II Sam. 18:1-20:26
David had many followers. As he mustered his army, he placed Joab over a third; Abishai over another third; Ittai was captain over the other third of his soldiers and he, as their king would lead the complete army. The people persuaded him to remain in the city out of harm’s way. In his love for his son, David commanded his captains to, “Deal gently for my sake with the young man Absalom.”
The battle between David’s army and the army of Israel was fierce. Twenty thousand men were slaughtered that day as Absalom’s army was overthrown. It has been said that Absalom’s massive hair locks were caught in the branches of a giant tree as his mule ran from beneath him leaving him hanging. However, Scripture states that, “his head caught in the terebinth” tree.
Joab was a ruthless man. He ignored David’s plea for the safety of his son. As Absalom swung helplessly from the tree, Joab thrust three spears through his heart and removed another enemy from the king. Absalom was dead. The battle was ended. With Absalom having no surviving son, David had no other obstacles to his resuming as king of Israel.
Upon being notified that there was good news, David did not ask about any details of the battle. His main concern was, “Is the young man Absalom safe?”
With the news of Absalom’s death, one of the saddest laments of the entire Bible is cried. “O my son Absalom—my son, my son Absalom—if only I had died in your place! O Absalom my son, my son!” Perhaps as the father wept for his son, he realized the many lost opportunities that had been before him to bring his child up in the way that he should go.
The people went home with a feeling of defeat in the face of their victory because of their king’s lament over their defeated enemy. Joab confronted David over his actions and brought him back to reality.
There was confusion and hesitancy surrounding David’s return to Jerusalem. David was in a delicate position as he attempted to unify the Israelites. The tribe of Judah with Absalom had led the rebellion against him and they had not made any effort to bring him back as their king after Absalom’s death. He made two strategic moves to insure the desired unity. The priests, Zadok and Abiathar were sent to the elders of Judah to intercede for him. He also elevated Amasa, Absalom’s former army captain to the same position in his army in the place of Joab. Those moves secured the unity that he desired and King David returned to the capitol, Jerusalem.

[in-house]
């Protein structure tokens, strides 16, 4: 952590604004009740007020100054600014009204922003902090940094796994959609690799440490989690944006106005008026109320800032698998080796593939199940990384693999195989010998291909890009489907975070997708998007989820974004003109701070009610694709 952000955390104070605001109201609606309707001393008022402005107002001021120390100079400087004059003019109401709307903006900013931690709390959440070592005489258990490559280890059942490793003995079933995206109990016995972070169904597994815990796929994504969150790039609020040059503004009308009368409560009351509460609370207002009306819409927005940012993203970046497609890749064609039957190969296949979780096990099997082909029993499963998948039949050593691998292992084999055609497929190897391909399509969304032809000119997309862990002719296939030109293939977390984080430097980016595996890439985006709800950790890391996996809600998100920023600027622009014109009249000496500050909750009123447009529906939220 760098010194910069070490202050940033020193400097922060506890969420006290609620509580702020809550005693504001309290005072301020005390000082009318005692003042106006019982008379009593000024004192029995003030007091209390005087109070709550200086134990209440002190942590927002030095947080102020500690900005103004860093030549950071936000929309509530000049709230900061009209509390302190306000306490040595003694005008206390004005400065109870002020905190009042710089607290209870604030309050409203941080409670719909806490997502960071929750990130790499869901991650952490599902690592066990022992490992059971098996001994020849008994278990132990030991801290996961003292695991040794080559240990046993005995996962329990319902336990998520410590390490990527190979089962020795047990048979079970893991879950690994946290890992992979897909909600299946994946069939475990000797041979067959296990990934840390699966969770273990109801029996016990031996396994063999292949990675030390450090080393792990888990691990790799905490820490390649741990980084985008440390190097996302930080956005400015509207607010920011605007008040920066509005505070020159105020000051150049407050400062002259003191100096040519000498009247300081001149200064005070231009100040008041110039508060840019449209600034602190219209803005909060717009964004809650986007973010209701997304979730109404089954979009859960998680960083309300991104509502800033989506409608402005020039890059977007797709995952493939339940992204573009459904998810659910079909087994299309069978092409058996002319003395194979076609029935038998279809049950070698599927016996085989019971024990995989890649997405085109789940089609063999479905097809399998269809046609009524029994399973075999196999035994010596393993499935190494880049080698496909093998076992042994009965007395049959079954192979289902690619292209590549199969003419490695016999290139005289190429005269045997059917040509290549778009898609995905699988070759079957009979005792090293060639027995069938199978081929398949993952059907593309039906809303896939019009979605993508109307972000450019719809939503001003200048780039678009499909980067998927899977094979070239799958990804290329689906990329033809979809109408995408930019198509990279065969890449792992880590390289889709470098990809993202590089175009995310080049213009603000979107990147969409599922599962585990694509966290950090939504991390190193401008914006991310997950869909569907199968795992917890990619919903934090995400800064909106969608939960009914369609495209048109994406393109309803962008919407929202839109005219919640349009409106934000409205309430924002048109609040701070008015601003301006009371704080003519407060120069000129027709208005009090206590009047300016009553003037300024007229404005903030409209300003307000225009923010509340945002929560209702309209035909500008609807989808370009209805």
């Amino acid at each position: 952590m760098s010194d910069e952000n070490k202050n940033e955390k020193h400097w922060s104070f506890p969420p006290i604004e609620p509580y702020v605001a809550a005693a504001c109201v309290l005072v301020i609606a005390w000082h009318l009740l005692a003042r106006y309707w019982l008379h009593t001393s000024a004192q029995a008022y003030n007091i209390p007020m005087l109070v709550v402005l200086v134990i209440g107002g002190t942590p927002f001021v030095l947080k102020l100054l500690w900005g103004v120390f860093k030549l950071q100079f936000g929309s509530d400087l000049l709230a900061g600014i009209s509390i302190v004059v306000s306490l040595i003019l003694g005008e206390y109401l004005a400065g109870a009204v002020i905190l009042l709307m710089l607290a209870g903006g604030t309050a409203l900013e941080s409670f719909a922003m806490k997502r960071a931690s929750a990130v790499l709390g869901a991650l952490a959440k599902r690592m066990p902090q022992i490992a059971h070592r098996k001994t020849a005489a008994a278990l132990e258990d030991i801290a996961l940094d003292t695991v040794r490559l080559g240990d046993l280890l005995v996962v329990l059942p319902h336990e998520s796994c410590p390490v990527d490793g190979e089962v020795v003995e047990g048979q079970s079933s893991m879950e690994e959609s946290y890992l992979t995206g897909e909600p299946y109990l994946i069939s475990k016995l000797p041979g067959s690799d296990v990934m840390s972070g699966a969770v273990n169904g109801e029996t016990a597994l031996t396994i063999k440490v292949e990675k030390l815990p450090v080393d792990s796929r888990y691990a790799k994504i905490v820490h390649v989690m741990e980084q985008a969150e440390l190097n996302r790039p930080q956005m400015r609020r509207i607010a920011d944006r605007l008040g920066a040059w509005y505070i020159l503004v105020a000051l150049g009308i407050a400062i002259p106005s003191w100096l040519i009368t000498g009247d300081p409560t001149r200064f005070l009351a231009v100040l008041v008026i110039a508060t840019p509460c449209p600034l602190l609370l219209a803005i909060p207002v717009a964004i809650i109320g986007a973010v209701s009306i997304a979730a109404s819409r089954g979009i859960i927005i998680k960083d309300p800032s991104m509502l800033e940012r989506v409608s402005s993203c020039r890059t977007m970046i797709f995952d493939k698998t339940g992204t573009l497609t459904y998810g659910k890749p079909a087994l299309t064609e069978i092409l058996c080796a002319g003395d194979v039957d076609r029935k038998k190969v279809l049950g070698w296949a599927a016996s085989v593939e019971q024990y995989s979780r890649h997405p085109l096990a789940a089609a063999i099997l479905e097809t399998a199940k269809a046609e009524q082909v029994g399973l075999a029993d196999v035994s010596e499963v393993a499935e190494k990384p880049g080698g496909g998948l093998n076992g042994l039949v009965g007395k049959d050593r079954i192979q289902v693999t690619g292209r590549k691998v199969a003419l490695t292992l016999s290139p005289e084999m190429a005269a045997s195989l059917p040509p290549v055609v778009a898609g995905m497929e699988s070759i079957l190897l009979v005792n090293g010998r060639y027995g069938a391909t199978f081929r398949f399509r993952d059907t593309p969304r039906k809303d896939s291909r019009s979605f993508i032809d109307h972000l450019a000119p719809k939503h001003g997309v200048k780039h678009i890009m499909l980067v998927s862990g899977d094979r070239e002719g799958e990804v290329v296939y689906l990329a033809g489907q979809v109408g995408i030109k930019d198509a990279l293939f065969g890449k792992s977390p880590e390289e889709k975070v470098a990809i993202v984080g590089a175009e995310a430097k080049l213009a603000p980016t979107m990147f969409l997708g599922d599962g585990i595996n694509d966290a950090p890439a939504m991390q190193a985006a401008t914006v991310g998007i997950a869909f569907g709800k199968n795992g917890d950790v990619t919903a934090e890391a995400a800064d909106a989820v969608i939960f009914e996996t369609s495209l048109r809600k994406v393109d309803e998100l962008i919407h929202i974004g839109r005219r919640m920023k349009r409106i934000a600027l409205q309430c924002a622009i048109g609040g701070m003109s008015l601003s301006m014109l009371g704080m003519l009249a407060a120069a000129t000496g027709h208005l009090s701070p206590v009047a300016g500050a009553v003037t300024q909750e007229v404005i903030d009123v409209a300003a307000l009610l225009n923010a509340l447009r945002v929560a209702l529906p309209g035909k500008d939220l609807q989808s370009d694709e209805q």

Shimei, the Benjamite who had cursed David earlier as he was escaping from Absalom realized his perilous condition. In humility, he returned to the king, confessed his sin and begged for mercy. He received his pardon from the king.
Another matter came before David. During his flight from Absalom, Ziba, the servant of Jonathan’s son, Mephibosheth had reported the disloyalty of his master. He had convinced David to give him Mephibosheth’s property. After Mephibosheth had properly informed David of the deception, he was returned to his previous relationship with the king.
During David’s exile in Mahanaim, Barzillai had provided food and beds for him. As a reward, David proposed to care for him for his lifetime in Jerusalem. The aged man declined the invitation as he preferred to remain in his own city.
Even after David had resumed his kingdom in Jerusalem, there continued to be division among Judah and Israel. That division escalated as Sheba, a Benjamite declared that, “We have no share in David…” He led another rebellion against the king.
In organizing his defense against Sheba, Amasa failed to prepare in a timely manner. David sent Abishai, accompanied by Joab to prevent Sheba from escaping. As stated earlier, Joab was a ruthless man. Upon meeting with Amasa at Gibeon during the pursuit, Joab stabbed him to death thus eliminating another of his rivals for power. With Amasa being dead, Joab again resumed command of the army.
A woman of the city of Abel produced the head of Sheba. Joab blew the trumpet to withdraw from the city and returned to David having ended another rebellion against the king.